Alkermes Inc. said partner Johnson & Johnson submitted everything the FDA should need to consider Risperdal Consta for approval, effectively resetting the PDUFA clock for an agency response in the fourth quarter.

"That's why we called it a complete response,'" said Richard Pops, Alkermes' CEO, adding that the company handed in "specific analyses and data," and it addressed "the non-approval issues that were raised last summer."

On top of that, the company responded to "a series of questions that you would find in an approvable letter," which were included in the FDA's non-approvable letter back in June. That done, Cambridge, Mass.-based Alkermes can sit back and wait to see if the U.S. will be added to the list of countries in which Risperdal Consta is approved.

"[The FDA has] six months to respond," Pops said.

Risperdal Consta is a long-acting injectable form of risperidone and is designed to be given once every two weeks to manage schizophrenia. The drug uses Alkermes' delivery technology, Medisorb, which encapsulates risperidone in microspheres made of a biodegradable polymer. The product was developed by Alkermes and Johnson & Johnson Pharmaceutical Research & Development, with the J&J unit having global sales and marketing responsibilities and Alkermes taking care of worldwide manufacturing.

The companies submitted their new drug application in August 2001 and received the non-approvable letter the following June. What, specifically, the FDA had concerns with was not publicly released by Alkermes, but industry observers pointed to preclinical data and increased cancer risks in rodents. Alkermes' stock took a major hit on the news last year, dropping $10.86, or 67.8 percent, to close at $5.15.

Alkermes' stock (NASDAQ:ALKS) fell $1.09 Tuesday, or 10.4 percent, to close at $9.41, a loss that might be attributed to a downgrade from "strong buy" by investment firm SG Cowen Securities Corp. Cowen said before the market opened Tuesday that Alkermes now was fairly valued and had gained in anticipation of the filing.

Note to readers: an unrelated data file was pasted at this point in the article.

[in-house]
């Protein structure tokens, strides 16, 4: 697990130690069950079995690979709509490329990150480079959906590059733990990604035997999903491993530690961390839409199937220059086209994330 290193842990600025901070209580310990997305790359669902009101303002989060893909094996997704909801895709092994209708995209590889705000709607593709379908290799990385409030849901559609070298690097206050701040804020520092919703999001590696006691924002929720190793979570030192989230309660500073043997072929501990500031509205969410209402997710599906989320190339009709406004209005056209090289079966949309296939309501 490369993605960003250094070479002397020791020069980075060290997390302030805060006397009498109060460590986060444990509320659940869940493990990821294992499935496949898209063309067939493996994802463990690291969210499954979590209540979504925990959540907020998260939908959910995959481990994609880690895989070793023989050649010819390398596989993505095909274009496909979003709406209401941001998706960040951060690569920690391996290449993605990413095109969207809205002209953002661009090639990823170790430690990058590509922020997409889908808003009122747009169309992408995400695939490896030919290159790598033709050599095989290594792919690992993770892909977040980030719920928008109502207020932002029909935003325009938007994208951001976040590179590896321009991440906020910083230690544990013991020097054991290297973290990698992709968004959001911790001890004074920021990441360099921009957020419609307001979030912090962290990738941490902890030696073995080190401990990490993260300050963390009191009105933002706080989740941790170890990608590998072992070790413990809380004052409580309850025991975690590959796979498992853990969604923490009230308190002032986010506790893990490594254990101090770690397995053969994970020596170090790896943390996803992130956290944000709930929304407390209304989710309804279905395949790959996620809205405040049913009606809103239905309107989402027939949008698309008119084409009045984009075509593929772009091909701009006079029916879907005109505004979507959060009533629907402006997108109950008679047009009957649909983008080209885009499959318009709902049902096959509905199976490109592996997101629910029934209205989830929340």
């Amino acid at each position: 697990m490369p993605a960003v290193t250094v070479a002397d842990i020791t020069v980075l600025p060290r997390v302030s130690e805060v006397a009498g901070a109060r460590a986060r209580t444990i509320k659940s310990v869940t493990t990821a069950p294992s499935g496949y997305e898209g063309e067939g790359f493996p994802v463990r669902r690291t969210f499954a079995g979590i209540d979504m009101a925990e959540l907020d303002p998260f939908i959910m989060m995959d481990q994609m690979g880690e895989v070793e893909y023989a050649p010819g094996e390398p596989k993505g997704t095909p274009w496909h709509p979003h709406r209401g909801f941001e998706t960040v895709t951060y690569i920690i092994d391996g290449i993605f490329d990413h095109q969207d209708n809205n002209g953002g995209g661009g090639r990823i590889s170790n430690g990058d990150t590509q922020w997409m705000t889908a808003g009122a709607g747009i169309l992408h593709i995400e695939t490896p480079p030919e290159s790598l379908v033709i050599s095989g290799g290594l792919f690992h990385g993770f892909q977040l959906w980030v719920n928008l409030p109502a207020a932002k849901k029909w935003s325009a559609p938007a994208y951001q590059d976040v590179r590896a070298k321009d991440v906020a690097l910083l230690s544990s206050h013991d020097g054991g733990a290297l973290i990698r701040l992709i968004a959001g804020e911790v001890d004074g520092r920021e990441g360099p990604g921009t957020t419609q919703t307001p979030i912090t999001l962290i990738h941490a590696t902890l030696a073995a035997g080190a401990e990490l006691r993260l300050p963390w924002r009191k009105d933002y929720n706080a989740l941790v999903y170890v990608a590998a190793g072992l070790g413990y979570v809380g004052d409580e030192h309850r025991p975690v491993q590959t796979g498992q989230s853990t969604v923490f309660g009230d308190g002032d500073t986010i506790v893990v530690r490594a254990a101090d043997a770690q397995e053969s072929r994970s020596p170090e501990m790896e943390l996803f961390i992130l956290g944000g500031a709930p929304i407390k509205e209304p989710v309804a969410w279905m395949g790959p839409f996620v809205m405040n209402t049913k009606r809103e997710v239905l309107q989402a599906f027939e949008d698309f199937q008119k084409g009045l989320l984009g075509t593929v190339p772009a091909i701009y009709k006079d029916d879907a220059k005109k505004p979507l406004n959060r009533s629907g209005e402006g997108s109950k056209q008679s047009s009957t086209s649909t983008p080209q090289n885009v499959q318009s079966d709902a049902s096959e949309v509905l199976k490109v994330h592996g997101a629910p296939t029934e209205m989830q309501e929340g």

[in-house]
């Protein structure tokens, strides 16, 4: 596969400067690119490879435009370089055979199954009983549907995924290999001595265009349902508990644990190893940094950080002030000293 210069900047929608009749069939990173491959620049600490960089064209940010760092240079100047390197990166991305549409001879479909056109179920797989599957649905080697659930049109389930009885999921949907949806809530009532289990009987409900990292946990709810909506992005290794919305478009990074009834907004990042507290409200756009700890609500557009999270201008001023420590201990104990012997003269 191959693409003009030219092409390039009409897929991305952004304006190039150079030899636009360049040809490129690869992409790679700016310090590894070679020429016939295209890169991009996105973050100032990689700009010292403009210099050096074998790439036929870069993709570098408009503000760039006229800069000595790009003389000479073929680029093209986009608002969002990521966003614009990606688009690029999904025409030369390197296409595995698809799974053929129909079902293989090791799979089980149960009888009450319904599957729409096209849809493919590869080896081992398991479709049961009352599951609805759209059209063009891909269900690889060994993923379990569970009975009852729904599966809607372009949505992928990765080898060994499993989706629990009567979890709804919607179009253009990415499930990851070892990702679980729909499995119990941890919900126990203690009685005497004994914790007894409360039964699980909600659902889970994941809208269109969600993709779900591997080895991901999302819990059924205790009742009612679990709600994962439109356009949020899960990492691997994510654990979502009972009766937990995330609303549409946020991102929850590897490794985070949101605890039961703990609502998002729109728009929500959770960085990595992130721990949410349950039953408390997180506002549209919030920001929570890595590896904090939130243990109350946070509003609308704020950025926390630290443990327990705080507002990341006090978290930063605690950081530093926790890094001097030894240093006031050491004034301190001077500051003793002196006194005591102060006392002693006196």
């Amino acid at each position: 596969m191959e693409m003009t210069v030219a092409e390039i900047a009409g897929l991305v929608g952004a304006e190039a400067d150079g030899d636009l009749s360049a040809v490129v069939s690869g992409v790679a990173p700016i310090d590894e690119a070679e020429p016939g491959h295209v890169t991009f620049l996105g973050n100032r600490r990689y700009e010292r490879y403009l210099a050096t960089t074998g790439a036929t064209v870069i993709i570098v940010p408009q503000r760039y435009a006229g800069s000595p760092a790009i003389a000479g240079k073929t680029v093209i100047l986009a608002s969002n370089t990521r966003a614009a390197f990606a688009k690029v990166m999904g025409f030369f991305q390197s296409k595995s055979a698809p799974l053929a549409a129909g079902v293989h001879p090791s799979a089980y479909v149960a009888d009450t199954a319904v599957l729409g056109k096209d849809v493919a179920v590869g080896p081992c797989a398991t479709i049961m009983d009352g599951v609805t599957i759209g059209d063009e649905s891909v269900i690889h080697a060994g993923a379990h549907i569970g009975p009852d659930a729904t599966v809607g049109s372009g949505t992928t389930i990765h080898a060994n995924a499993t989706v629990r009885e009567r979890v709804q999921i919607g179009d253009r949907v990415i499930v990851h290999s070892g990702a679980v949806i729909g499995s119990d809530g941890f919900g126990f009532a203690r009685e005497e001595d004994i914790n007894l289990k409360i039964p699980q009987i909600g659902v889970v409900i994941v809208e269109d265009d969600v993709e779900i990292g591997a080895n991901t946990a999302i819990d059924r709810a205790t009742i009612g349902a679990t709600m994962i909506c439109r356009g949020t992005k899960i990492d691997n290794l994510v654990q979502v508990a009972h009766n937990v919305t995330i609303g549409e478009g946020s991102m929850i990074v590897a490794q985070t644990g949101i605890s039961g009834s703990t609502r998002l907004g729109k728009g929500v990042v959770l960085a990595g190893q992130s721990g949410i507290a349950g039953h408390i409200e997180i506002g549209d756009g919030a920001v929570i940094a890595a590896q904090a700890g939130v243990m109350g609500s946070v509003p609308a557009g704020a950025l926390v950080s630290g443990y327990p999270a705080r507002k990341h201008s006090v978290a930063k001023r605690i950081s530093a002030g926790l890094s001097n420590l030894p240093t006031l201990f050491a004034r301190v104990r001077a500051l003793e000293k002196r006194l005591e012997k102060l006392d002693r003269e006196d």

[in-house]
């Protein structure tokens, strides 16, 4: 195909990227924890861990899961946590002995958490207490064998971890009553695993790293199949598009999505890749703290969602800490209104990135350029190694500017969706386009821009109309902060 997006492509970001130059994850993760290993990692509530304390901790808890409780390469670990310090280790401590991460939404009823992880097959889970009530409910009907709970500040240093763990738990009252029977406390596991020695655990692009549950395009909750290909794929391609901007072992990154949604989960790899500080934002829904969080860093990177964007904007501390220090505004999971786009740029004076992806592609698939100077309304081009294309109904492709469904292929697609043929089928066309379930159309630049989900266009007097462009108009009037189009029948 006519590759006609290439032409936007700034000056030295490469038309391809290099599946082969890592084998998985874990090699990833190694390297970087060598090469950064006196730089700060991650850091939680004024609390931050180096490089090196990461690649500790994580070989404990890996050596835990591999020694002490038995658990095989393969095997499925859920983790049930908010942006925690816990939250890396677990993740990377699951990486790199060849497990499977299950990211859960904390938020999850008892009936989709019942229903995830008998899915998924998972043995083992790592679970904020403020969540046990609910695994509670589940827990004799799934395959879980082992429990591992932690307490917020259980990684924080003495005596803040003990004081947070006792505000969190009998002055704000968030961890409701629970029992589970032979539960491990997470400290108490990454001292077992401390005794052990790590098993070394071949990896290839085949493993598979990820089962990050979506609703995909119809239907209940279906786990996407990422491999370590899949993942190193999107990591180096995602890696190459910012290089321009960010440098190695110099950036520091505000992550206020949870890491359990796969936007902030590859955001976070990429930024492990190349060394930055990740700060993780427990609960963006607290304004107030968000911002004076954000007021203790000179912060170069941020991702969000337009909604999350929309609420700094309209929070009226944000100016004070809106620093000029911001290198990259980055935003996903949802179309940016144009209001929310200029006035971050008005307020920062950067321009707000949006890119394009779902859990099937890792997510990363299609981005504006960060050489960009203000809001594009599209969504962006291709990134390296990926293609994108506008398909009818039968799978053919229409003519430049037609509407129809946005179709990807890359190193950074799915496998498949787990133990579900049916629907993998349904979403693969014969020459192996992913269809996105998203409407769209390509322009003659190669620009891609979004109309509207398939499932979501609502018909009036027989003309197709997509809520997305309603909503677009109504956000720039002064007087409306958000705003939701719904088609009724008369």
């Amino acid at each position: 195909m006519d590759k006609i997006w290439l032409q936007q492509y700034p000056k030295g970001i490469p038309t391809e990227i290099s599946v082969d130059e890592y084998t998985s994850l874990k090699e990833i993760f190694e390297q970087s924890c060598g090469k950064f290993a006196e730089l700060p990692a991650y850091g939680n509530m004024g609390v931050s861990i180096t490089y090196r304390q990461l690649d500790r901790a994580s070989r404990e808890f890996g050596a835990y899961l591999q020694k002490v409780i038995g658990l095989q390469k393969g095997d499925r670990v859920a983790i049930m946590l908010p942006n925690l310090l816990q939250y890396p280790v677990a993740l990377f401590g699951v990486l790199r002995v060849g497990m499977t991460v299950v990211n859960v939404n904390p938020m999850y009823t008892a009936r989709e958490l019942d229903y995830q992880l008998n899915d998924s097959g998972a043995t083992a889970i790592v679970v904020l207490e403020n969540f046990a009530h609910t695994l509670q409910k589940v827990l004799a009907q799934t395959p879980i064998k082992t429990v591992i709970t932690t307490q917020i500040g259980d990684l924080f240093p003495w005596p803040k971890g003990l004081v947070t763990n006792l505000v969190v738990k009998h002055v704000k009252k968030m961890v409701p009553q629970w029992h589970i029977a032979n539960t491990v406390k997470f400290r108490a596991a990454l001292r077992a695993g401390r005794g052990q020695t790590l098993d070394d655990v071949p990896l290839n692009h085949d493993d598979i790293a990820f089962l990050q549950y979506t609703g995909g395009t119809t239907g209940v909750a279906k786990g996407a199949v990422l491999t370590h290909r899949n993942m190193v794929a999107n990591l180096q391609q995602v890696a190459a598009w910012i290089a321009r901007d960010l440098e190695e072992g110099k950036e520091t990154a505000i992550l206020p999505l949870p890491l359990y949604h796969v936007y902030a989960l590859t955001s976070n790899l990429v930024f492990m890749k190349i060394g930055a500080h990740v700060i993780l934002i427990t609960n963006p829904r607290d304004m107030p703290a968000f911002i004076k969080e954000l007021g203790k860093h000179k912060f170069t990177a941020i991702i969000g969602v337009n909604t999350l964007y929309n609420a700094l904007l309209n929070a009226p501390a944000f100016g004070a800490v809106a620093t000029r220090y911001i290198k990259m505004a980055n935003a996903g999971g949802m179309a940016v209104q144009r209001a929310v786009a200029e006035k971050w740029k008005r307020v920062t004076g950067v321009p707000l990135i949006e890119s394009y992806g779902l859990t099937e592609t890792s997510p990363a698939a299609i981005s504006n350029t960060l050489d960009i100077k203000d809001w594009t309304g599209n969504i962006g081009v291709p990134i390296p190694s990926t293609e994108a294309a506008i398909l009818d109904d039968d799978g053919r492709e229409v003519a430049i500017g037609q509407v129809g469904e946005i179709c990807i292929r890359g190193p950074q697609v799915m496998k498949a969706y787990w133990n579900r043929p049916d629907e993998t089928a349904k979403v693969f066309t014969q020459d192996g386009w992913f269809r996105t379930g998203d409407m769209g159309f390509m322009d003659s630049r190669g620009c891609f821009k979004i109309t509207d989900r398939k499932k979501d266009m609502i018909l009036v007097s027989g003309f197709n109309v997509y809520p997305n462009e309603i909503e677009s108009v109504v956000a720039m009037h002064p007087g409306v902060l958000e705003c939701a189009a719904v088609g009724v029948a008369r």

The non-approvable letter eventually helped cause the "mutual termination" of a planned Alkermes equity merger with Reliant Pharmaceuticals LLC, of Liberty Corner, N.J. Dropping stock prices devalued that deal by nearly $675 million from its original assumed price of $934 million when it was first announced in March 2002. For Alkermes, that busted merger was followed by a 23 percent staff reduction in August as the company reduced spending due to the delay of expected Risperdal Consta revenue in the U.S. (See BioWorld Today, March 22, 2002; Aug. 15, 2002; and Aug. 27, 2002.)

It will be J&J that launches the drug, so while Alkermes is producing commercial product for the countries in which Risperdal Consta has been launched, Pops said, "The milestone we are focused on now is U.S. approval."

Alkermes receives worldwide royalties on Risperdal Consta sales and gets manufacturing fees. The product is on file in 42 countries, approved in 23 and launched in seven, so regardless of how it fares in the U.S. this time around, the company should see an increasing Risperdal Consta revenue stream. Pops said the word from J&J is that Risperdal Consta's "early performance has exceeded their expectations."

As of Dec. 31, the company had cash and investments of $167.1 million. It posted a pro forma net loss of $12.8 million for the quarter. Its 2002 fourth quarter ended March 31 and the company is due to release its year-end figures the third week of May.

Alkermes has Nutropin Depot for pediatric growth hormone deficiency approved, partnered with Genentech Inc., of South San Francisco, and featuring Alkermes' ProLease technology. The product is in Phase III trials in adults. The Medisorb technology also is on display in Vivitrex, an injectable form of naltrexone. That product is in Phase III trials in alcoholism and opiate abuse. The company also is working with Eli Lilly and Co., of Indianapolis, and Amylin Pharmaceuticals Inc., of San Diego, in diabetes. The approval of Risperdal Consta would mean a couple of things, Pops told BioWorld Today.

"Risperdal Consta is a very important product for us for two reasons," he said. "No. 1, its important [in the treatment of schizophrenia], and No. 2, it's our first product that is based on the Medisorb technology. Risperdal Consta is important as an independent product and it also is indicative of the general capabilities of the company."